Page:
• High annual limits and full refund features with no sub-limits for inpatient coverage. The median overall maximum limit per policy year is $2 million, covering most major treatments.
  • Costs incurred for critical or high-cost treatments are fully refundable.
  • Pre-existing medical conditions are covered.
  • Continuation of benefits without any waiting period, even when relocating employees overseas, and the provision of medical treatment worldwide.
  • Customization of medical insurance as per specific needs and a concierge service for cashless inpatient treatment and comprehensive online support.

Another unique benefit accrued from international medical plans is inpatient psychiatric coverage, something usually excluded in local insurance plans in Singapore. Companies can also provide workplace health initiatives such as mindfulness training, fitness programs, and flexible working schedules, to help reduce? levels of stress, burnouts and absenteeism.

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Building a Healthier Workforce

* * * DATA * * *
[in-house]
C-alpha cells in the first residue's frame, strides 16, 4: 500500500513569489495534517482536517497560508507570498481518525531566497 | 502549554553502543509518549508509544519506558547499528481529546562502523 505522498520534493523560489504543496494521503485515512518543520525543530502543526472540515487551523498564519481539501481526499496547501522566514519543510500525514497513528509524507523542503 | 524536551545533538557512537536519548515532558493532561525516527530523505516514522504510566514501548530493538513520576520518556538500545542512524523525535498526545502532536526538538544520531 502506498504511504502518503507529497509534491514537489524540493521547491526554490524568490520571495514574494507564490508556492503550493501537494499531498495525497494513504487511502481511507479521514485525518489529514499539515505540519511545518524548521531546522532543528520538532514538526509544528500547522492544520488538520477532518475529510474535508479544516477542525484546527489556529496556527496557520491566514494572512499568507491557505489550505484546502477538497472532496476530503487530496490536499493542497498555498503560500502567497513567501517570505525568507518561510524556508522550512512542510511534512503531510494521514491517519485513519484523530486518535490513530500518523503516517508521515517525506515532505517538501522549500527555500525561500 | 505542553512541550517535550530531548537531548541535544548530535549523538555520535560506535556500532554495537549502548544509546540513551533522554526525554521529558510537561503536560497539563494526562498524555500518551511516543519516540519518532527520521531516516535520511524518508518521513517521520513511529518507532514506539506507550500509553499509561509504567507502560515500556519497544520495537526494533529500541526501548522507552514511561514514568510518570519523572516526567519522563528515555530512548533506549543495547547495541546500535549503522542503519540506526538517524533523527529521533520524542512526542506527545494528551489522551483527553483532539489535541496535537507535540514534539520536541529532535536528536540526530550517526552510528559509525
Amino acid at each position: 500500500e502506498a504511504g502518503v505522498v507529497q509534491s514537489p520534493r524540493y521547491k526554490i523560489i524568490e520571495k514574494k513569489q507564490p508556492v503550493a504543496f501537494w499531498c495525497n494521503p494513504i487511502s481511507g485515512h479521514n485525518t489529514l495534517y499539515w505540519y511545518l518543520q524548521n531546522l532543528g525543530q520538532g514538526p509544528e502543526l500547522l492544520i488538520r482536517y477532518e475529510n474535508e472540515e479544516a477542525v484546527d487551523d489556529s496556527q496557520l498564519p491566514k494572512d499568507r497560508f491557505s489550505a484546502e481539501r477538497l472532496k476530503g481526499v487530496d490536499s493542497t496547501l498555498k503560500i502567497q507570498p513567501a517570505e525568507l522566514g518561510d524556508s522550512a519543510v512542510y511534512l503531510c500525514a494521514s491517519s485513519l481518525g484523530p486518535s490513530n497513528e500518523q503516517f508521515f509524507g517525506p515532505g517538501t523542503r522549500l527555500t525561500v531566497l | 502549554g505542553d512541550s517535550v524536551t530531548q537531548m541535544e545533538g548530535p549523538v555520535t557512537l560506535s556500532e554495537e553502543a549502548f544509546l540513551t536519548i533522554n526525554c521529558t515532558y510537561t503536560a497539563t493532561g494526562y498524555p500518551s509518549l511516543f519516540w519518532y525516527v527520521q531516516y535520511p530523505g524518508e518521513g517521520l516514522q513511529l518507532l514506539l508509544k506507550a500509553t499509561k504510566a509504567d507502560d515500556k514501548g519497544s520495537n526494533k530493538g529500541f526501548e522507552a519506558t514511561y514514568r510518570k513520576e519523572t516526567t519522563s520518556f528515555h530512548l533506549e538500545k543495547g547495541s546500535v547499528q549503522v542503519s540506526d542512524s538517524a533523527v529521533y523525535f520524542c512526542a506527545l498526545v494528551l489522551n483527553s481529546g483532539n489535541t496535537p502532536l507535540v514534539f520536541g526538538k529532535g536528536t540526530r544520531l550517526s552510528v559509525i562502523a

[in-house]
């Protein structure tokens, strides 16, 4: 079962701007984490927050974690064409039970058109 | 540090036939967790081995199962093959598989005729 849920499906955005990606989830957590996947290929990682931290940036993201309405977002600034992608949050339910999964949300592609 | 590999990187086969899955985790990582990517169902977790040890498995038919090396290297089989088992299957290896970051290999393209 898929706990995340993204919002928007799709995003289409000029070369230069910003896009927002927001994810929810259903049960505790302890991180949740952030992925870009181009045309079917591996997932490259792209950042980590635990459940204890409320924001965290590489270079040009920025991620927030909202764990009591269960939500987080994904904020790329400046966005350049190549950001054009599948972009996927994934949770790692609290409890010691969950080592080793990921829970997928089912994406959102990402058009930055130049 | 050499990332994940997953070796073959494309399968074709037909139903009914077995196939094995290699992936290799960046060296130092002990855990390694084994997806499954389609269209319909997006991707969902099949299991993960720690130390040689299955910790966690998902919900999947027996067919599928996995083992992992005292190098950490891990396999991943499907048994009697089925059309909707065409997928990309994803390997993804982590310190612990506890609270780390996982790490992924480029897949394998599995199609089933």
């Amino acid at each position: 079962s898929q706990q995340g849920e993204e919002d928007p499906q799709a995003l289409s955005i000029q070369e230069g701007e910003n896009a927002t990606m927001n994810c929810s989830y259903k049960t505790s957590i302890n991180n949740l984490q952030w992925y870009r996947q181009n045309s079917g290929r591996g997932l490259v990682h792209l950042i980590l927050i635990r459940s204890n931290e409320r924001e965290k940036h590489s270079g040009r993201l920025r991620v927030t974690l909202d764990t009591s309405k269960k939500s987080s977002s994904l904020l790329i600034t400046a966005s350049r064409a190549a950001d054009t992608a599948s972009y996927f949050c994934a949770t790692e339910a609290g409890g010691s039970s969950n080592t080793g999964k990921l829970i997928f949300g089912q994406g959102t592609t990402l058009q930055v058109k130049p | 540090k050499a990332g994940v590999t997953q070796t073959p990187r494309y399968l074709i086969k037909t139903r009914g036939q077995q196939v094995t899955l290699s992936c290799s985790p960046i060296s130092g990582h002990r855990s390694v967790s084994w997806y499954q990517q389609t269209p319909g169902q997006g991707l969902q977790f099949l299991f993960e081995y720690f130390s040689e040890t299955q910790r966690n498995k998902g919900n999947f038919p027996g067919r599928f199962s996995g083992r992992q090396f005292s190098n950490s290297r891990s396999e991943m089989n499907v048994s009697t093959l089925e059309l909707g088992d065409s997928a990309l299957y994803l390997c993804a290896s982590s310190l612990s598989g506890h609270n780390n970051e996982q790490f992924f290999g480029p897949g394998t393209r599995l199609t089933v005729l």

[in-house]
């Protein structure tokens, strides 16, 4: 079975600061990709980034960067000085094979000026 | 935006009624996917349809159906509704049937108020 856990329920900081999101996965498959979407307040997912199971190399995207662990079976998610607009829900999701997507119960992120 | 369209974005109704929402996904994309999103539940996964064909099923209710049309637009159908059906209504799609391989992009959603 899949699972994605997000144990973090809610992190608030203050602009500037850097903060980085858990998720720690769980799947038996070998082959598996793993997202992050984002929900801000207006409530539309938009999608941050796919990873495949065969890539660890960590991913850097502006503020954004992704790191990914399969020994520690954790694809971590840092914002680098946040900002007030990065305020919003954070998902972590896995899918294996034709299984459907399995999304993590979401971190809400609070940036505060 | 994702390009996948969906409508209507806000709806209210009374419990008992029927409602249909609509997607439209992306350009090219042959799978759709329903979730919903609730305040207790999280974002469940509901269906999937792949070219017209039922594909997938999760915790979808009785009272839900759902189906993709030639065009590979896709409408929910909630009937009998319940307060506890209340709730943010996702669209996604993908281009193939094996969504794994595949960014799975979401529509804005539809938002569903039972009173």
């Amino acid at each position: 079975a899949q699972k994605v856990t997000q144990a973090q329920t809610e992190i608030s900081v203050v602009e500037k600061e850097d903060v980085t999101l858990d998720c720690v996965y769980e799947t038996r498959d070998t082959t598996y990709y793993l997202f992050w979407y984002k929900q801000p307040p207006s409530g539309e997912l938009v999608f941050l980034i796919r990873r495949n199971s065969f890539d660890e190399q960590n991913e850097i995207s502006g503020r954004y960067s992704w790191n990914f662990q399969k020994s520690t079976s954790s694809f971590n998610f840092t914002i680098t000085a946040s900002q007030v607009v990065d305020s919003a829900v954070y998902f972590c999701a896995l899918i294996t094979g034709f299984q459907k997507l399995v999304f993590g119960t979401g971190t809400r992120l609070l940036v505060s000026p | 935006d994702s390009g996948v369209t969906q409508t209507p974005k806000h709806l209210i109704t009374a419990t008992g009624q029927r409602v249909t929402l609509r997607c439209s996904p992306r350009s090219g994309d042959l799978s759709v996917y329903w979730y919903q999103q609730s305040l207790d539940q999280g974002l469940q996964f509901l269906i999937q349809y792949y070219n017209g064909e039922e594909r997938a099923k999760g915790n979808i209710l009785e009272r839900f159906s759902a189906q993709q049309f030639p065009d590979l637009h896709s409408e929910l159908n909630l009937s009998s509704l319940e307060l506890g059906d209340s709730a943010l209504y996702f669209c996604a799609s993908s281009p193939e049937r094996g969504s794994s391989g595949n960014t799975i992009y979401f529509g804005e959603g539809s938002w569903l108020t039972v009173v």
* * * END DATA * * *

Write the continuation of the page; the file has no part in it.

Companies must fully understand their demographic profiles and provide insurance coverage that is well-aligned with their corporate objectives. The benefits should be fit-for-purpose, flexible and adequate in meeting employee needs and concerns. By leveraging international medical plans, employers stand to provide a much more consistent employee benefits program, which, in turn, will improve their retention of global talent.

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In a faster and more digitized world, the benefits of a concierge service and online communication provide much-needed respite during claims submissions for high-cost treatments. A well thought out international health insurance plan provides expatriates or local employees the benefits they expect when asked to relocate or travel internationally, with peace of mind. We believe organizations should be designing health benefits plans that fit their employees’ growing needs.

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Neil Narale

Neil Narale is a partner and health leader at Mercer Marsh Benefits, an award-winning global health and wellness consultancy. Neil's client responsibilities centre on helping multinational and local organisations manage their employee health and benefit offerings from a regional and local perspective. Neil received his Bachelor's of Science degree in Mathematics and Statistics from the University of Western Ontario. He is a Fellow of the Society of Actuaries (US) and a Fellow of the Canadian Institute of Actuaries.